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Virat Kohli stresses on the importance to bounce back after a poor session as India begin Test Championship campaign

Indian captain Virat Kohli, on Wednesday, hinted that the side might opt for four bowlers for the first Test against West indies that will be played at Antigua from Thursday. He stressed that the decision is not binding and will be taken keeping in mind the conditions on offer. 

“It’s more or less a choice between three quicks and a spinner, or two quicks and two spinners,” he said on the eve of the game. “Last time England played here, there was quite a bit of variable bounce so all those factors come into play. We’re very flexible and open at the moment about the combination.

“The good thing is everyone looks good, confident of skill sets. It’s a comforting thing as a captain to understand that all players are ready and at full fitness and in good head space as well. So according to conditions, you’re able to pick the 11 you want. We’re in a good space to take that call. Everyone got a good outing with bat and ball in the warm up match, especially for the guys who came in and hadn’t played a lot of cricket on this tour. These tour games are important to have a match situation and execute your skills.”

Team India, if they play four bowlers, will also have to make an important call as far as the middle order is concerned. Hanuma Vihari, who has impressed in his limited chances is in the fray for a spot in the batting line-up, but he will face competition from Rohit Sharma, who has not been at his best in the longer formats. 

“It depends on the combination we want to go with. Vihari has done really well, since he came in he has gone through two difficult tours,” said Kohli. “Rohit has also done well in Melbourne. It all depends on what combinations we want to go with. Vihari also gives a few overs, he’s a solid player. Rohit’s quality we all know, we’ve been seeing it for years. It’s about who provides the best balance in the XI we want to choose. I’m just happy about guys grabbing the opportunities. As long as there is healthy competition for starting the game or contributing for the team, it’s a great thing for Indian cricket. We’re all happy about having a problem of plenty.”

With only two specialist openers in the ranks – Mayank Agarwal and KL Rahul – Kohli went on to add that though the opening slot has been a bone of contention for the Men in Blue in the longer formats, the two batters picked have plenty of experience, and can rise to the occasion. He also urged the senior players to raise their hands up. 

“We’re senior players and we want to take the bulk of the load, that’s why we are in those positions as senior batsmen, along with Jinks (Ajinkya Rahane),” he explained. “The three of us have been playing for a while. We want to control that middle order and take load off the other players. The opening combination, we’ve picked only two openers in the squad. The idea is to give them four innings, let them express themselves and come into their own. Mayank has done really well, KL has performed in the past and looking forward to making things count at the Test level again.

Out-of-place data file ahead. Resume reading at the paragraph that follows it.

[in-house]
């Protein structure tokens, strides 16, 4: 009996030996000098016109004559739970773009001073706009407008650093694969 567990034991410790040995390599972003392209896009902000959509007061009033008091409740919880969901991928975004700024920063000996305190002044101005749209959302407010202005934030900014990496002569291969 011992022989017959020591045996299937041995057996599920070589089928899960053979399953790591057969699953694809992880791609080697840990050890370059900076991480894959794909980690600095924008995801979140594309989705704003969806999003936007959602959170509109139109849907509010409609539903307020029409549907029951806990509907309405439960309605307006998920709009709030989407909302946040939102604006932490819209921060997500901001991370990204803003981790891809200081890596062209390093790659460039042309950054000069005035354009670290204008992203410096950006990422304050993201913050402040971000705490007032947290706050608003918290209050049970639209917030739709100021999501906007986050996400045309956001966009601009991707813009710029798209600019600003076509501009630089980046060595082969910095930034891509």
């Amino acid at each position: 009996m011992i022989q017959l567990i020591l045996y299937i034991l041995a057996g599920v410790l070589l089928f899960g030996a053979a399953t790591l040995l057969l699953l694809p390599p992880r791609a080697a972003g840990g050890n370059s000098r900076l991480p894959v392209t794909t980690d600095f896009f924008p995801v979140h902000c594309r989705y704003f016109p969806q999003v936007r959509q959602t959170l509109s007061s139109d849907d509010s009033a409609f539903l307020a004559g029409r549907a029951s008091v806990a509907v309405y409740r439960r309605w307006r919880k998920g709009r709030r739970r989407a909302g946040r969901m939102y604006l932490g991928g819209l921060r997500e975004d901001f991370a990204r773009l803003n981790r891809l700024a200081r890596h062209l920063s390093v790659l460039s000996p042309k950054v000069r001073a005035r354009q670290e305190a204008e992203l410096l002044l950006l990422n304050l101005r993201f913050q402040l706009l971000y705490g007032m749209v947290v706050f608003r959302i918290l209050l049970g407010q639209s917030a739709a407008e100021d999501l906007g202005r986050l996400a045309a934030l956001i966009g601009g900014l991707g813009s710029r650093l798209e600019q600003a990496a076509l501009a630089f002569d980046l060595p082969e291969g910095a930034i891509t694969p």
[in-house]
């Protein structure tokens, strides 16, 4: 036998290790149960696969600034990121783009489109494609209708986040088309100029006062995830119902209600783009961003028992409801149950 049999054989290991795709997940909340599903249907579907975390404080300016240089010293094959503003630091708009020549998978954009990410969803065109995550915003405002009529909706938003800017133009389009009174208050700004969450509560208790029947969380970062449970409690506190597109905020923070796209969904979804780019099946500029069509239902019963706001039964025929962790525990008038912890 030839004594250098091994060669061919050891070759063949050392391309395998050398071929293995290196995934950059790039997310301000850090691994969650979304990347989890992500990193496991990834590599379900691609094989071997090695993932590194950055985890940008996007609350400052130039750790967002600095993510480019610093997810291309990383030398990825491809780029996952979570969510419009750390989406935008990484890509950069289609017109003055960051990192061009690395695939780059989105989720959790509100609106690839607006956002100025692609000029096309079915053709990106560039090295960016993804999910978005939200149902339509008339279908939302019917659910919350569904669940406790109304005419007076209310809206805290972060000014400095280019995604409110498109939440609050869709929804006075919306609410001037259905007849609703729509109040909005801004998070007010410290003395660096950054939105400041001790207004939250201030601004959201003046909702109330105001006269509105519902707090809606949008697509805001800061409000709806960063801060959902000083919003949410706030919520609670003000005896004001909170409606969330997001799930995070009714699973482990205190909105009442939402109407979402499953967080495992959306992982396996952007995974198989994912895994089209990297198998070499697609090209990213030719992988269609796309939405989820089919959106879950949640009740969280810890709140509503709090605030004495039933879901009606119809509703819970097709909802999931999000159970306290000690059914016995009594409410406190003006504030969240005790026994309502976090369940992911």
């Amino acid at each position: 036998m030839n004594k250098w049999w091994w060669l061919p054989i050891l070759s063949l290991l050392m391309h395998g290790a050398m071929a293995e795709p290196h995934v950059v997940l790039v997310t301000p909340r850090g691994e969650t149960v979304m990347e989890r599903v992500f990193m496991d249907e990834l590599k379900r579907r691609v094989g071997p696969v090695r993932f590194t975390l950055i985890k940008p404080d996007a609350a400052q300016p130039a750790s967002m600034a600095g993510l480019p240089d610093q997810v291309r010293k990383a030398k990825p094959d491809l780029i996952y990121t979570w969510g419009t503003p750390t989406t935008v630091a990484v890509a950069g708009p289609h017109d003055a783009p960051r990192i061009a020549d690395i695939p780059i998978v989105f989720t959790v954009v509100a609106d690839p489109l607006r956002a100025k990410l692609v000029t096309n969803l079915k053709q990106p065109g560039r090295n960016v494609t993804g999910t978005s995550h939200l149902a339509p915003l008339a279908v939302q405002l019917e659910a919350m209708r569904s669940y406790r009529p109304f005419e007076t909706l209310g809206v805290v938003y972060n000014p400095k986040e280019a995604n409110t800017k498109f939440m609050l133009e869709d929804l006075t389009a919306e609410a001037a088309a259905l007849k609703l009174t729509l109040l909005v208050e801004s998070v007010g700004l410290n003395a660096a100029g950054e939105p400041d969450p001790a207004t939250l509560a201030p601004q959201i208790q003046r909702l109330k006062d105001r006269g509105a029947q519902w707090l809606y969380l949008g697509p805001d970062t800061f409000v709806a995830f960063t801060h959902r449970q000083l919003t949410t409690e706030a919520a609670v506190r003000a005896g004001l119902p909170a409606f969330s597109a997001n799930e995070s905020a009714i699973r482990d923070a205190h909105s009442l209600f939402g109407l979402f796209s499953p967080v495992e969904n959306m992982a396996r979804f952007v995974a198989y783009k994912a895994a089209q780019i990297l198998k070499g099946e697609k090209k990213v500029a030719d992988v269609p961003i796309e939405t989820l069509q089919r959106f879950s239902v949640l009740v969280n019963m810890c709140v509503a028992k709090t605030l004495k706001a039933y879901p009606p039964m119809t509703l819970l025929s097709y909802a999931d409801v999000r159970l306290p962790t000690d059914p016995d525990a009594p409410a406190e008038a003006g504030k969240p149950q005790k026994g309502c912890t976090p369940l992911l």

“At the end of the day, it’s about the team. In Melbourne, Mayank and Vihari opened – Vihari scored only 18-20 runs but batted for 85 balls, tells you that it’s all about the team. He handled the situation so well that me and Pujara could go out there and bat the way we did, Pujara went on to score a century. These small contributions are not recognised, but we have markers set as a team as to what to expect of certain batting positions. It’s up to them to capitalise.”

He concluded by saying that the most crucial part of playing an overseas Test is to bounce back after a poor session. He pointed to the loss at Perth in December last year, and mentioned that the strength of the team to highlight their flaws, correct them and come back stronger is what has led to their success.

“We need to continue the good work we did in Australia. From England we learned damage control was very important, we can’t lose six wickets in a session. That way you have no comeback possible in a Test match when you’re playing quality sides,” he said. “Every team knows how to take wickets and capitalise sessions. We’ll have to be precise, if we lose a couple of wickets we have to be professional and disciplined, let the situation get better. Test cricket is all about learning the right to play well in a situation, and make it favourable for yourself. You can’t go out there and try to dominate a situation when it’s stacked up against you. You have to show discpline. We did that in Australia, that’s why we won. It’s all about continuing that now.

“The loss at Perth gave us a pretty fair idea of what we needed to do in terms of going into the next Test in Melbourne, how we had to approach the game. That’s why we ended up winning that important Test and drew in Sydney to win the series. We knew we had to be at our absolute best to win a series there. It’s all about correcting your mistakes very fast and learning quickly from the losses. That’s what the Test championship will bring as well. There will be losses, draws and victories, so the team that learns from it quickly and improves are going to be the most consistent. We’ve learned quite a bit. We’ve learned composure, need to capitalise situations, control damage when things are stacked up against us. That’s most important.”

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About Sarah Waris

This postgraduate in English Literature from Kolkata has taken on the tough task of limiting the mystic world of cricket to a few hundred words. A firm believer that Kohli is a wizard with the willow, she spends her time awaiting the next Indian spring triumph.

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